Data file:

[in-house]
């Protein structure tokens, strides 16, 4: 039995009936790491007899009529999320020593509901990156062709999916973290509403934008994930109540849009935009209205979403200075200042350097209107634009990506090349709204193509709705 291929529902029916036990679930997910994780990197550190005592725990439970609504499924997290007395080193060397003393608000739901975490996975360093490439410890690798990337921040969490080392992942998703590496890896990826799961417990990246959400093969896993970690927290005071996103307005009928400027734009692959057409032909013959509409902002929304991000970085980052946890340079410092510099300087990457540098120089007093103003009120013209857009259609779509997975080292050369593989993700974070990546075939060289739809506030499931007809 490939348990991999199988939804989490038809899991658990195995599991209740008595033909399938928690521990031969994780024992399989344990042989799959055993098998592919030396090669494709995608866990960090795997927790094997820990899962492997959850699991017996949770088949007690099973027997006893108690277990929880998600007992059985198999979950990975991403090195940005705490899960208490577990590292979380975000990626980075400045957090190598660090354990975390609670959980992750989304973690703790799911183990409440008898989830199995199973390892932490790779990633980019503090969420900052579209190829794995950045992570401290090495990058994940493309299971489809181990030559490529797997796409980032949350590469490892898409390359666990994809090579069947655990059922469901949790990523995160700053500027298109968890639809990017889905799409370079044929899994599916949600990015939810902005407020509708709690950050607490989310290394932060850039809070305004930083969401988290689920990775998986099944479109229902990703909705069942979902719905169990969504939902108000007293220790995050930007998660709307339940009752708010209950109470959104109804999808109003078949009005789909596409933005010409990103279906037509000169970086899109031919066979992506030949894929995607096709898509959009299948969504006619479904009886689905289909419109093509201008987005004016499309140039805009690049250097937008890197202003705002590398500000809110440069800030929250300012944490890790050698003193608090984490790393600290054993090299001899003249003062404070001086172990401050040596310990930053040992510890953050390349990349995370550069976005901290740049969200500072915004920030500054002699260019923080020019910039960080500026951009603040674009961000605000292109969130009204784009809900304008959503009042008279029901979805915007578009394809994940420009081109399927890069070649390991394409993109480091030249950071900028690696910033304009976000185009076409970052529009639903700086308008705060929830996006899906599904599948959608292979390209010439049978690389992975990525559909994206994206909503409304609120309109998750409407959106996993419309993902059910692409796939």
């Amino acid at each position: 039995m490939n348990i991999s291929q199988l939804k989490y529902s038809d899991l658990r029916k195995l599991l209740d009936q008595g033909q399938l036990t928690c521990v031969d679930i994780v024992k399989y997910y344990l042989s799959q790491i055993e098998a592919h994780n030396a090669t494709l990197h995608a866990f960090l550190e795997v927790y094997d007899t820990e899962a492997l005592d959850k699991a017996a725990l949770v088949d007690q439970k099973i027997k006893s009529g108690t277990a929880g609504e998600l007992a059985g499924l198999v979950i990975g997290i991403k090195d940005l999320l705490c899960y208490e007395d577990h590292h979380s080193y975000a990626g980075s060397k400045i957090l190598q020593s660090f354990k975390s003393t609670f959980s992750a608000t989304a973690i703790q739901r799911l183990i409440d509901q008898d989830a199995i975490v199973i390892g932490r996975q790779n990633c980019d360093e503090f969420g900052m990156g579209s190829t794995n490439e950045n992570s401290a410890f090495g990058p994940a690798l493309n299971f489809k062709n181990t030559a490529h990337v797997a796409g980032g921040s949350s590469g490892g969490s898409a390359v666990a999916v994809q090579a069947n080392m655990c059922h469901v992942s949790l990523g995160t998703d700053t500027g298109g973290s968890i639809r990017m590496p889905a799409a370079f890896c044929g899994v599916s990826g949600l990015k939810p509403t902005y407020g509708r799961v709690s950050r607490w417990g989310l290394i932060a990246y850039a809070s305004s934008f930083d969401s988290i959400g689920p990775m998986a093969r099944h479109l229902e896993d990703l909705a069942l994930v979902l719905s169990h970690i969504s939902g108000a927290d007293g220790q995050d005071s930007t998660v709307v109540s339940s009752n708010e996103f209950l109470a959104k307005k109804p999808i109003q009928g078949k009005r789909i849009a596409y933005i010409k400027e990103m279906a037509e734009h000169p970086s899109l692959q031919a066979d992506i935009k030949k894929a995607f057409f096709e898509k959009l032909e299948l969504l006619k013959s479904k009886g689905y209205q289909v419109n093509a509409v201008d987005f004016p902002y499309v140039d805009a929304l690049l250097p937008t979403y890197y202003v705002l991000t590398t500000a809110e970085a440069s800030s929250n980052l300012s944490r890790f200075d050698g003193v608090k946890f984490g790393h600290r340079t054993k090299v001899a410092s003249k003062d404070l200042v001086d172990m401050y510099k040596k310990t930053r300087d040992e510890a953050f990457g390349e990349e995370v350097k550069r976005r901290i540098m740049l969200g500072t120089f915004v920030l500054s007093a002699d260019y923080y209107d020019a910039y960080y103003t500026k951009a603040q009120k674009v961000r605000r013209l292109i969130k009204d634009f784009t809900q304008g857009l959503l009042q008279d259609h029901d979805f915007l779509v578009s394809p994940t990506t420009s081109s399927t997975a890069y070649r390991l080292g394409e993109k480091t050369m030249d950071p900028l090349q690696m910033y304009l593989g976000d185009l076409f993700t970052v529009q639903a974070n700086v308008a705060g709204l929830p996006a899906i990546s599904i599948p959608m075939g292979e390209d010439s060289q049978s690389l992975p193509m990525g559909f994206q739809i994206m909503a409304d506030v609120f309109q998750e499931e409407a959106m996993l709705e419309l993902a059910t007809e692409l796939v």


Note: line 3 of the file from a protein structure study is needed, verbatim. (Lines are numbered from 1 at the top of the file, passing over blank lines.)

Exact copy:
């Amino acid at each position: 039995m490939n348990i991999s291929q199988l939804k989490y529902s038809d899991l658990r029916k195995l599991l209740d009936q008595g033909q399938l036990t928690c521990v031969d679930i994780v024992k399989y997910y344990l042989s799959q790491i055993e098998a592919h994780n030396a090669t494709l990197h995608a866990f960090l550190e795997v927790y094997d007899t820990e899962a492997l005592d959850k699991a017996a725990l949770v088949d007690q439970k099973i027997k006893s009529g108690t277990a929880g609504e998600l007992a059985g499924l198999v979950i990975g997290i991403k090195d940005l999320l705490c899960y208490e007395d577990h590292h979380s080193y975000a990626g980075s060397k400045i957090l190598q020593s660090f354990k975390s003393t609670f959980s992750a608000t989304a973690i703790q739901r799911l183990i409440d509901q008898d989830a199995i975490v199973i390892g932490r996975q790779n990633c980019d360093e503090f969420g900052m990156g579209s190829t794995n490439e950045n992570s401290a410890f090495g990058p994940a690798l493309n299971f489809k062709n181990t030559a490529h990337v797997a796409g980032g921040s949350s590469g490892g969490s898409a390359v666990a999916v994809q090579a069947n080392m655990c059922h469901v992942s949790l990523g995160t998703d700053t500027g298109g973290s968890i639809r990017m590496p889905a799409a370079f890896c044929g899994v599916s990826g949600l990015k939810p509403t902005y407020g509708r799961v709690s950050r607490w417990g989310l290394i932060a990246y850039a809070s305004s934008f930083d969401s988290i959400g689920p990775m998986a093969r099944h479109l229902e896993d990703l909705a069942l994930v979902l719905s169990h970690i969504s939902g108000a927290d007293g220790q995050d005071s930007t998660v709307v109540s339940s009752n708010e996103f209950l109470a959104k307005k109804p999808i109003q009928g078949k009005r789909i849009a596409y933005i010409k400027e990103m279906a037509e734009h000169p970086s899109l692959q031919a066979d992506i935009k030949k894929a995607f057409f096709e898509k959009l032909e299948l969504l006619k013959s479904k009886g689905y209205q289909v419109n093509a509409v201008d987005f004016p902002y499309v140039d805009a929304l690049l250097p937008t979403y890197y202003v705002l991000t590398t500000a809110e970085a440069s800030s929250n980052l300012s944490r890790f200075d050698g003193v608090k946890f984490g790393h600290r340079t054993k090299v001899a410092s003249k003062d404070l200042v001086d172990m401050y510099k040596k310990t930053r300087d040992e510890a953050f990457g390349e990349e995370v350097k550069r976005r901290i540098m740049l969200g500072t120089f915004v920030l500054s007093a002699d260019y923080y209107d020019a910039y960080y103003t500026k951009a603040q009120k674009v961000r605000r013209l292109i969130k009204d634009f784009t809900q304008g857009l959503l009042q008279d259609h029901d979805f915007l779509v578009s394809p994940t990506t420009s081109s399927t997975a890069y070649r390991l080292g394409e993109k480091t050369m030249d950071p900028l090349q690696m910033y304009l593989g976000d185009l076409f993700t970052v529009q639903a974070n700086v308008a705060g709204l929830p996006a899906i990546s599904i599948p959608m075939g292979e390209d010439s060289q049978s690389l992975p193509m990525g559909f994206q739809i994206m909503a409304d506030v609120f309109q998750e499931e409407a959106m996993l709705e419309l993902a059910t007809e692409l796939v």